You can chomp, chop, fry, bake guava just as you would an apple. But an apple doesn’t have the great tropical taste and aroma that a guava has.
Choose fruit that is slightly soft to the touch. As ripening occurs, the guava’s odor turns from musky to heavily floral. The fruit lightens in color as it ripens, and its aroma becomes more intense. Ripen at room temperature.
Guava sitting out on a kitchen counter will seduce you into eating it. You can just chomp into it, like you would an apple. But there’s more.
Guava has a “seedy” center that you’ll bite around when eating like an apple. But for fruit salads, side dishes and desserts, you’ll want the seeds out.
Here’s how to do it. It’s not hard, it gets easier as the fruit ripens.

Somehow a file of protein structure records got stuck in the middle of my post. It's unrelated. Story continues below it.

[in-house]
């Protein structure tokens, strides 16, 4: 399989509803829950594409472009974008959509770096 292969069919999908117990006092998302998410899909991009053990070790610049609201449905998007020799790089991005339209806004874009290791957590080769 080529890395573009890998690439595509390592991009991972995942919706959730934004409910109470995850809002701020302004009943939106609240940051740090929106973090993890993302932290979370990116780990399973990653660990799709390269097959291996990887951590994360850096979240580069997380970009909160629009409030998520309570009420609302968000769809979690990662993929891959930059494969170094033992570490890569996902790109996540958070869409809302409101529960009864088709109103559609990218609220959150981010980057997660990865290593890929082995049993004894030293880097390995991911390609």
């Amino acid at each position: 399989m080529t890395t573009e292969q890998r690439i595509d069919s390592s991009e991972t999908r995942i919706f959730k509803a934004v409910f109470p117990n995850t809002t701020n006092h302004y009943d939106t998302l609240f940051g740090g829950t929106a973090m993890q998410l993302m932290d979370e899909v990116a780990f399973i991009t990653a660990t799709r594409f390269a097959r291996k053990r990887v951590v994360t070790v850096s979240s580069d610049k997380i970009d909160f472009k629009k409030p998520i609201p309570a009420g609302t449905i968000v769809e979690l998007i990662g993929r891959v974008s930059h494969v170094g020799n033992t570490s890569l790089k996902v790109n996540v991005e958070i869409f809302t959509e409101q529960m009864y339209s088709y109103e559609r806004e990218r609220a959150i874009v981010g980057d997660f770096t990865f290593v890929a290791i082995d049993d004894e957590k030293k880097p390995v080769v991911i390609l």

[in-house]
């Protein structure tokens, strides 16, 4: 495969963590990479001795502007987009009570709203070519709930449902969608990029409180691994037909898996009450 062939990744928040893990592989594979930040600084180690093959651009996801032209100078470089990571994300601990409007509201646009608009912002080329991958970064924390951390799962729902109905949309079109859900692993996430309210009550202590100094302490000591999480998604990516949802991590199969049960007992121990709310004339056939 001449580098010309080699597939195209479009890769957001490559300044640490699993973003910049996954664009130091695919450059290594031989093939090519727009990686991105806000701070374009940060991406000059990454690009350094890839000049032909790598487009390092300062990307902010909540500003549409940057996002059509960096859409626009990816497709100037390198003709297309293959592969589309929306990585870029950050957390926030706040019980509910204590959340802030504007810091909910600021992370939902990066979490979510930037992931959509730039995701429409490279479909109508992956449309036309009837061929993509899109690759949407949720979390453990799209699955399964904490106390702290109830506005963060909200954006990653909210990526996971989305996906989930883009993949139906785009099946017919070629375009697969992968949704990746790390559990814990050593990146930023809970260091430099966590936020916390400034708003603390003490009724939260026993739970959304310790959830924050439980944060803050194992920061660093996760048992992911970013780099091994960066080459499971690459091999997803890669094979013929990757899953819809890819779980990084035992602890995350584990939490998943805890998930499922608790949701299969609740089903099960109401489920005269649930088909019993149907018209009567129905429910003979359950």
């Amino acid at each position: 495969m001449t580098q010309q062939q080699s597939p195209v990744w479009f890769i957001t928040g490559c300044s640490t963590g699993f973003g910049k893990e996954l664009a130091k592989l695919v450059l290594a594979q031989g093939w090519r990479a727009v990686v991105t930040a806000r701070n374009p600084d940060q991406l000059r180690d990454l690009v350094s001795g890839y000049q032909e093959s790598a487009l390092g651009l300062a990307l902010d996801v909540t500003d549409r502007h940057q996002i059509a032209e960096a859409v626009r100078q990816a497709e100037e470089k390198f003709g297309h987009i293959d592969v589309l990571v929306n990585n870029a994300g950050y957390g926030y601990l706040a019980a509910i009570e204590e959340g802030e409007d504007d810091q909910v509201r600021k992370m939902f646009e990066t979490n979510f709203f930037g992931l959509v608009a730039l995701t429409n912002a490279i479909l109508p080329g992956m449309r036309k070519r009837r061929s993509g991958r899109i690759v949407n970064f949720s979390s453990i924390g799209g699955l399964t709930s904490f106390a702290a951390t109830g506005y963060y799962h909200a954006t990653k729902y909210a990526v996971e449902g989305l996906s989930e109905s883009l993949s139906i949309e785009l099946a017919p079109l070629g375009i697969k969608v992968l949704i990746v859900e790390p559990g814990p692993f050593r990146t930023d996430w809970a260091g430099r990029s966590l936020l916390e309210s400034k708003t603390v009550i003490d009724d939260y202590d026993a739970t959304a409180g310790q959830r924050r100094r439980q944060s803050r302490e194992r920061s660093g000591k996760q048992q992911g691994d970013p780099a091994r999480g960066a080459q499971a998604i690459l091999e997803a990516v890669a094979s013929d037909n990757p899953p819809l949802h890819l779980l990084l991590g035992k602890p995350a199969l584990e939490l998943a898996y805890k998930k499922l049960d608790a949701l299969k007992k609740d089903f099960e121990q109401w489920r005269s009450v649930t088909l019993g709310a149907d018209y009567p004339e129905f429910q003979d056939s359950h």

If you’re using the guava for cooking, you might want to poach it for 10 minutes first. The seedy centers pops right out on red guavas.
Grab a cutting board, a good sized knife, vegetable peeler and your choice of an ice cream scoop (with pointed end), serrated grapefruit spoon or melon baller.
Step one: cut off the guava’s ends with the knife.
Skip steps 2 and 3 if you want to leave the guava’s skin on.
Step two: stand the guava up on one of the ends and use a vegetable peeler to remove the guava’s skin on the upward side. Use a downward motion. Then stand the guava up on the other side and remove the skin using the same motion.
Step three: holding the peeler sideways and using the table to steady it, peel off the skin around the middle of the guava.
Step four: cut the guava in half, making the cut about halfway between the cut-off ends.
Step five: score around the circumference of the seedy area with a paring knife, or
serrated tip scoop or spoon. Then scoop out the seed area.
You’re all set to chop up guava for a salad, throw into the blender for a smoothie, or use a food processor to make a puree for a dessert.